With 'Get To Heaven', the band's third album, Everything Everything have delivered their most accessible record to date. If 'Arc' was a slow-burner in comparison to their punchy debut 'Man Alive', then 'Get To Heaven' is a return to form that should see the band reaching a new audience.
Pop hooks have always been at the heart of Everything Everything's sound, but they're present now more than ever. Accompanying that is a heavier emphasis on electronics that's far more exciting and thrilling than a typical guitar sound; that's a move closer to their earlier work, but here the overall effect has a lightness of touch in comparison to the darker rhythms of before. The production is polished and detailed, the sort of album where repeated listening continues to reveal small intricacies in the sound.
The result is tracks like lead single Distant Past, that pairs strikingly minimalist verses with a euphoric chorus that borrows heavily from dance music; or the playful whistling melodies of Get To Heaven and its almost tropical sound; or the infectious rhythms of Spring/Summer/Winter/Dread. Even those tracks with a more typical guitar sound, such as opener To The Blade or Regret, consist of catchy riffs and a bright, colourful tone.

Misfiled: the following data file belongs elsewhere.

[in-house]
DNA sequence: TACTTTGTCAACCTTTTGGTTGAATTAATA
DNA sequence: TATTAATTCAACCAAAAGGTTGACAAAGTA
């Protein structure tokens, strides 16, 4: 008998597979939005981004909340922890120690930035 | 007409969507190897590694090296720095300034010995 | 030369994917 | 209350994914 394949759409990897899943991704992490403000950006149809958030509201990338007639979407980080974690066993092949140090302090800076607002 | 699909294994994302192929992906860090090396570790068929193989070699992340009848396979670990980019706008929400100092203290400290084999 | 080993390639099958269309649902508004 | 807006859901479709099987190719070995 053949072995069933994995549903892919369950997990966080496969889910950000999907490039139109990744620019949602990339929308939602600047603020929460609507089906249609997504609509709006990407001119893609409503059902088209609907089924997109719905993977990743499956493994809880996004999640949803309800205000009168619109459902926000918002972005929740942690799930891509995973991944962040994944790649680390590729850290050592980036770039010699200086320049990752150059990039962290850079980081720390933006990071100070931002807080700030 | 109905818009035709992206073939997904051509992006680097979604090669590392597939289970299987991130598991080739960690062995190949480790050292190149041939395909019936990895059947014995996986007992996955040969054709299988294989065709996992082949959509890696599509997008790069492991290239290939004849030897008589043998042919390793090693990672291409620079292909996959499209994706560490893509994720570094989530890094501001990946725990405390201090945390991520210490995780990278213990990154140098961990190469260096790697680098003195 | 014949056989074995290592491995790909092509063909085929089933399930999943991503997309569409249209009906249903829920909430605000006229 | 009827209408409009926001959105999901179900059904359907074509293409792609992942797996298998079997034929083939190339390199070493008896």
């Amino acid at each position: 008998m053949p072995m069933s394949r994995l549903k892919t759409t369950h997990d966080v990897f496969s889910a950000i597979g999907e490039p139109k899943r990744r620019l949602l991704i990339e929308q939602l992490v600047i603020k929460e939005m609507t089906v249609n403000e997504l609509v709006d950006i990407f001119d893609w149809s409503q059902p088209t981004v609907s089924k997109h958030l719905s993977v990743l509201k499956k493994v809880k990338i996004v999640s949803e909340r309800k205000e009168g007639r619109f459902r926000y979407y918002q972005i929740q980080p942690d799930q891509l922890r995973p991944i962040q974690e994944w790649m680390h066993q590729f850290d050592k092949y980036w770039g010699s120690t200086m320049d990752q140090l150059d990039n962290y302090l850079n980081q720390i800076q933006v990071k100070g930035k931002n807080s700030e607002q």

That's not to say the band have abandoned their roots. Frontman Jonathan Higgs' vocals remain as idiosyncratic as ever and complex math rock rhythms still infuse their style - they've just been toned down in a move towards a wider audience.
Still, they've fallen for the same pitfalls as before. This is somewhat an album of two halves - all of the aforementioned tracks come early on - a criticism of 'Arc'. Later, the tracks become more electronic, often leaving behind the hooks for a more evocative sound. Fortune 500, for instance, is clearly geared towards Radiohead fans; No Reptiles crescendoes into a pulsing dreamscape; and closer Warm Healer is its opposite as it eventually dissolves into simmering ambience. These offer a welcome change of pace, but don't quite have the immediacy of earlier tracks.
And where the band have progressed their sound, lyrically they still languish a little - "it's alright to feel like a fat child in a pushchair" from No Reptiles is a particularly low point.
Listening to the deluxe version, though, shows the band have plenty more up their sleeve - the stomping Hapsburg Lipp, the 80s psychedelia of President Heartbeat, or the clear nod to their earlier work in Brainchild. This version of the album certainly feels too long, but proves Everything Everything are at their creative zenith. 'Get To Heaven' tones down the math rock in favour of pop melodies for an album that sounds like the most fun the band have had. Nobody likes maths anyway.
* Distant Past
* No Reptiles
Listen: 'Get To Heaven' is available now.